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Georgetown Law Center on National Security provides legal assistance in holding Russia accountable for war crimes

A girl walks past an apartment building damaged by recent shelling in Donetsk, Ukraine, Feb. 24, 2022, after Russian President Vladimir Putin authorized a military operation in Ukraine. (CNS photo/Alexander Ermochenko, Reuters)

WASHINGTON– Justice for Ukraine and the Ukrainian victims of Russia’s invasion of the country will require international legal support, experts said at Feb. 1 event hosted by the Georgetown Law Center on National Security.

The center at the Catholic law school has a partnership with Ukraine’s Office of the Prosecutor General to provide international assistance for its legal response to Russia’s atrocities. At the event, Andriy Kostin, prosecutor general of Ukraine, and Sen. Dick Durbin, D-Ill., a graduate of the law school, delivered remarks calling for international cooperation in holding Russia legally accountable for the invasion.

Kostin said that as Ukraine approaches the first anniversary of Russia’s invasion later in February, it is seeking the “full accountability of the Russian state and individual perpetrators in line with international law” for their roles in the invasion.

“Apart from being a flagrant violation of territorial integrity and sovereignty, it is characterized by ruthless attacks against civilians and residential areas, along with widespread and systematic atrocities committed by Russian armed forces,” Kostin said.

Russia’s crimes, Kostin said, “are not incidental or accidental.”

“They include indiscriminate shelling of civilians, willful killing, torture and ill treatment, conflict-related sexual violence, forced displacement and pillage on a massive scale,” he said.

Durbin, a Catholic, said he and Kostin would meet later the same day with “several of my colleagues on both sides of the aisle, a chance to show our national support for Ukraine is bipartisan, and really reflects the courage and determination of the people of Ukraine.”

“There’s not much consensus in Washington these days, but when it comes to Ukraine, we already know that lawmakers on both sides of the aisle understand that Russia’s invasion is not just a threat to Ukraine, it’s a threat to every free nation on earth,” Durbin said.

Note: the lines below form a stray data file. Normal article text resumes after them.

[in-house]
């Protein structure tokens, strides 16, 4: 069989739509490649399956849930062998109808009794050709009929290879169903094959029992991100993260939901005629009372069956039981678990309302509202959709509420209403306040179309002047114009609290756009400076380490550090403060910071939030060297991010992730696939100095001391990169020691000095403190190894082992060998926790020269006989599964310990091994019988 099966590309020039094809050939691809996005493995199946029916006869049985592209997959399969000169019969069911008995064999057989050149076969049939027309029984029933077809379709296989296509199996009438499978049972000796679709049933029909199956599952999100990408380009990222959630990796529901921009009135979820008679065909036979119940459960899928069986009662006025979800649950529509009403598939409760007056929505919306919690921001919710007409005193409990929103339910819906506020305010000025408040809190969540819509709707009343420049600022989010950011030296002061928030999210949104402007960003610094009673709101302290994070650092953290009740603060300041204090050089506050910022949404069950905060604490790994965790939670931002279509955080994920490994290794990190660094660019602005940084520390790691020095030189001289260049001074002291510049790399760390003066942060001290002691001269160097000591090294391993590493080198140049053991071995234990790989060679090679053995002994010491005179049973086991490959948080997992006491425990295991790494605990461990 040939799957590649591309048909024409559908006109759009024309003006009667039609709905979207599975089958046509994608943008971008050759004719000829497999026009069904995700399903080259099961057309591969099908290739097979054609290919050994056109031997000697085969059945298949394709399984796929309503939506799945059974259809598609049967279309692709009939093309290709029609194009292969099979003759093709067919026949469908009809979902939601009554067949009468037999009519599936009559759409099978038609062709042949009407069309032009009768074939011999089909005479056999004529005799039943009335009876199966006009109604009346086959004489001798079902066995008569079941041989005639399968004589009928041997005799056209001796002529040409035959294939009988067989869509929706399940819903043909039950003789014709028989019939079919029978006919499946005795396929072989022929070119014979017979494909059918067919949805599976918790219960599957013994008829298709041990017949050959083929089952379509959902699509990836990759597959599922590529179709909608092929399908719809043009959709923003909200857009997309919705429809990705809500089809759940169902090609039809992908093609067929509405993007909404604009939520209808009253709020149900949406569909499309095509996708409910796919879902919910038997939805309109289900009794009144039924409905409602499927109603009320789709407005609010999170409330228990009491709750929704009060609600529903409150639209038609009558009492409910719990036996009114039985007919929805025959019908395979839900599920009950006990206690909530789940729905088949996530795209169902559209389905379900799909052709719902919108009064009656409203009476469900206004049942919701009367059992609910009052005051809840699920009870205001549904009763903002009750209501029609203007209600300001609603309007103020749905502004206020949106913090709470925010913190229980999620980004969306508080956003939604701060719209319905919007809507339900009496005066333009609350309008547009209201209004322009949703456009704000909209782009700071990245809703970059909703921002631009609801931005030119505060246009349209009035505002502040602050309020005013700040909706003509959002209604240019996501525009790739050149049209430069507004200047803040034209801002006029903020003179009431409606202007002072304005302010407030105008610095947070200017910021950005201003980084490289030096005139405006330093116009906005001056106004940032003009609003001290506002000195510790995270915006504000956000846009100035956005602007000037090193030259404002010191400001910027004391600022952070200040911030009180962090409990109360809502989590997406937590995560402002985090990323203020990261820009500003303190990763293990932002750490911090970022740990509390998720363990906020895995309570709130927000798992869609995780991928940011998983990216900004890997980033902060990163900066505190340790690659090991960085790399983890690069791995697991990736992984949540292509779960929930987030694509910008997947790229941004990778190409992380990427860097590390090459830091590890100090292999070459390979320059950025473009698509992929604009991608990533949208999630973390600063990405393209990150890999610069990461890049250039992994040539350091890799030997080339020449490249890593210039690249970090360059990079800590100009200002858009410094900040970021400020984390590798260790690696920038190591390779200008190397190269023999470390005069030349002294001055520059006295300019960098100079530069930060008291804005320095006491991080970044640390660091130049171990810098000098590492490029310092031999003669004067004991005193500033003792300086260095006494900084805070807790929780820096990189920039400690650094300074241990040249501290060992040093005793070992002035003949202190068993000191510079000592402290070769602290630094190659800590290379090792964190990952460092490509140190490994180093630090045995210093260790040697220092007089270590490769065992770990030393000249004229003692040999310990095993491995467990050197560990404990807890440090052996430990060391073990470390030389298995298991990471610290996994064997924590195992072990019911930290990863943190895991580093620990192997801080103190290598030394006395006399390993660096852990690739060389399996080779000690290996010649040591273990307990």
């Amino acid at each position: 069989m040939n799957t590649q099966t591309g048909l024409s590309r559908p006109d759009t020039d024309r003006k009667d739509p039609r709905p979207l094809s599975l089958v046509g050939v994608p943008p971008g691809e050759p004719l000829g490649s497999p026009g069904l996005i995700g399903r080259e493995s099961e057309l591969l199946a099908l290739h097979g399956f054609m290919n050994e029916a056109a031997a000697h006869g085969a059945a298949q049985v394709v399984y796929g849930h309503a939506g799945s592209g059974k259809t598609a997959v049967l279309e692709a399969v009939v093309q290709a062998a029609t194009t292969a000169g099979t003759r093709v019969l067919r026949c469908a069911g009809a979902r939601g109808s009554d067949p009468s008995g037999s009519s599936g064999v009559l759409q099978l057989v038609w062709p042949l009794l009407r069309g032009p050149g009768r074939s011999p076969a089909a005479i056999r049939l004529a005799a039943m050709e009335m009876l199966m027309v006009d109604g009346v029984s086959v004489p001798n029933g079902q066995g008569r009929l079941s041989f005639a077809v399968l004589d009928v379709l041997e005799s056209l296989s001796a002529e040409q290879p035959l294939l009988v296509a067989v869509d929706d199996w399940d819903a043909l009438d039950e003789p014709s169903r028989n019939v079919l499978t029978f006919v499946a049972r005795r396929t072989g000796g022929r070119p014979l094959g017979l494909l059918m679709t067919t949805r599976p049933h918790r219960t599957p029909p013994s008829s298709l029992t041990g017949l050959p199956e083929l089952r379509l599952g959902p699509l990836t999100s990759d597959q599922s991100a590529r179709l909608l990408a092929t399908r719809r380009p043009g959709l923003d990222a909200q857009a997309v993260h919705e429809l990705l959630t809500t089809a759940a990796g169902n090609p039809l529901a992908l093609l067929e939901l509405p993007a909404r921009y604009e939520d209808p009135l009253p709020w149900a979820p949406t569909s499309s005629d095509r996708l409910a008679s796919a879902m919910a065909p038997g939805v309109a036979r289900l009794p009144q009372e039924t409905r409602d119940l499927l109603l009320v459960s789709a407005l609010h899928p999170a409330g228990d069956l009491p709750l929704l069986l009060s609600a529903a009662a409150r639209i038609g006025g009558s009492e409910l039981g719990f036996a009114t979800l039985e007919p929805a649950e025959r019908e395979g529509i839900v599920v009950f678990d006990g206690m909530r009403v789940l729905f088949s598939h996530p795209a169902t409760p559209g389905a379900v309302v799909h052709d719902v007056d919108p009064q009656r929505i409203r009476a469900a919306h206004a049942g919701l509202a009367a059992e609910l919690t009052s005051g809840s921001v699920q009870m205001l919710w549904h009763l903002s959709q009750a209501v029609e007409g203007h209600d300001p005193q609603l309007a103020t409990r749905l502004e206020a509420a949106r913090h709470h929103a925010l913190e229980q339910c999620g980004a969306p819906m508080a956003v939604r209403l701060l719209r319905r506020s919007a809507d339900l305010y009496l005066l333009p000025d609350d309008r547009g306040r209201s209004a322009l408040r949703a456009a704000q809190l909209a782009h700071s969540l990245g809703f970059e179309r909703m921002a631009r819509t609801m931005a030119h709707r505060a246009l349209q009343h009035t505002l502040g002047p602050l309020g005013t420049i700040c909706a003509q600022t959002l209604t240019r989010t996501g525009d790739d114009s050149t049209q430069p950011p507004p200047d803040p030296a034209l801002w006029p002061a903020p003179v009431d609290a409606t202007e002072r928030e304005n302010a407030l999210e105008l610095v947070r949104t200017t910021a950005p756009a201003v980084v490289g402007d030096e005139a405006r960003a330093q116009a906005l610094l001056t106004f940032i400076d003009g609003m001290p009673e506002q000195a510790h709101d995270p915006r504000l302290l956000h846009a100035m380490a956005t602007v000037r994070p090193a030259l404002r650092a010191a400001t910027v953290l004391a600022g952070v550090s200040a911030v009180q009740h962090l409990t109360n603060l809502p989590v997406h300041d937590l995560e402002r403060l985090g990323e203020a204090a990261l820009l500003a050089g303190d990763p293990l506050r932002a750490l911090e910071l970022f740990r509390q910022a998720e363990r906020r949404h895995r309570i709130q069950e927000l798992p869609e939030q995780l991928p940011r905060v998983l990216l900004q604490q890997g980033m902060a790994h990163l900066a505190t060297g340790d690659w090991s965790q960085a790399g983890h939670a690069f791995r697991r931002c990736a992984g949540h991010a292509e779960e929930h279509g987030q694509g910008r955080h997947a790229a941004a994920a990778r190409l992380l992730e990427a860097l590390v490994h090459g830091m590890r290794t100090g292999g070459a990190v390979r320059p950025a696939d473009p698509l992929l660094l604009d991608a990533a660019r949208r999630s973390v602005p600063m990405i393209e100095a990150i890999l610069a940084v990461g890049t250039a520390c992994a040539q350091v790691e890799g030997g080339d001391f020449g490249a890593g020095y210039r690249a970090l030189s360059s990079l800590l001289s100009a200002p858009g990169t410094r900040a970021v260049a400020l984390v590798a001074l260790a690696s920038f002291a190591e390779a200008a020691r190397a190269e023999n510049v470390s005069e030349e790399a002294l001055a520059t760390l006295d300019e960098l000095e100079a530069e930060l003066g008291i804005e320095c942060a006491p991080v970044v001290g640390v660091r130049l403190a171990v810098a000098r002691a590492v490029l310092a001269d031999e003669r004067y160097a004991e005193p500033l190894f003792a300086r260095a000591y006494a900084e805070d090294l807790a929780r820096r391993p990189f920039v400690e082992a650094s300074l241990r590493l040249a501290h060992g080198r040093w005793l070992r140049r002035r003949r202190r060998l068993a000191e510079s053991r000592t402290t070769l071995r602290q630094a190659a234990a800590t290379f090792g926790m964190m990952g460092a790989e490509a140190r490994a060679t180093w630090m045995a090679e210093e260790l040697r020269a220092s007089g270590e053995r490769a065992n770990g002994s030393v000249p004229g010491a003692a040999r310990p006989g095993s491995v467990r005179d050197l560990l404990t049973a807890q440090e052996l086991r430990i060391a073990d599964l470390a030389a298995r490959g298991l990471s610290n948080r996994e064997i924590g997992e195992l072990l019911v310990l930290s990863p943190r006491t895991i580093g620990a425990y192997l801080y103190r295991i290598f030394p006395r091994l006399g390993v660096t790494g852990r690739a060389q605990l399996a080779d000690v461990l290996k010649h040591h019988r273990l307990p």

Durbin said the U.S. must not only provide military resources to Ukraine, “but legal resources as well.”

“We have a responsibility to hold (Russian President Vladimir) Putin and his henchmen accountable for every single war crime they have committed,” he said.

Ukraine’s victory requires that Russia faces legal justice, Kostin said.

Kostin said that “from a legal perspective, Ukraine needs international humanitarian law and international criminal law specialists to assist with case building and establishing linkage to high level perpetrators.”

“Crucially, Ukraine needs this support on the ground,” he said, adding that “advice sent from abroad or brief visits to keep are beneficial, but they barely scratch the surface of what is truly needed.”

“We need sustained assistance on the ground,” he said. “The inherent part of accountability is that the responsible party faces financially the devastation that is caused.”

In Nov. 22, the Georgetown Law Center on National Security announced it was selected to coordinate international efforts to support the Ukrainian government in its investigation into and prosecution of war crimes committed during Russia’s invasion, funded by an initial $10 million grant from the Department of State. The center was designated the lead implementing organization of the Atrocity Crimes Advisory Group, a joint effort of the U.S., the United Kingdom and European Union in May 2022 for Ukrainian justice efforts, according to the Center on National Security.

In remarks at the event, William Treanor, dean and executive vice president of Georgetown University Law Center, cited Archbishop Oscar Romero, who said, “Peace is not the silence of cemeteries.”

“There are now cemeteries in Ukraine — some formal and some makeshift — cemeteries that contain thousands of people who have perished in these conflicts,” Treanor said. “We cannot allow their voices to remain silent.”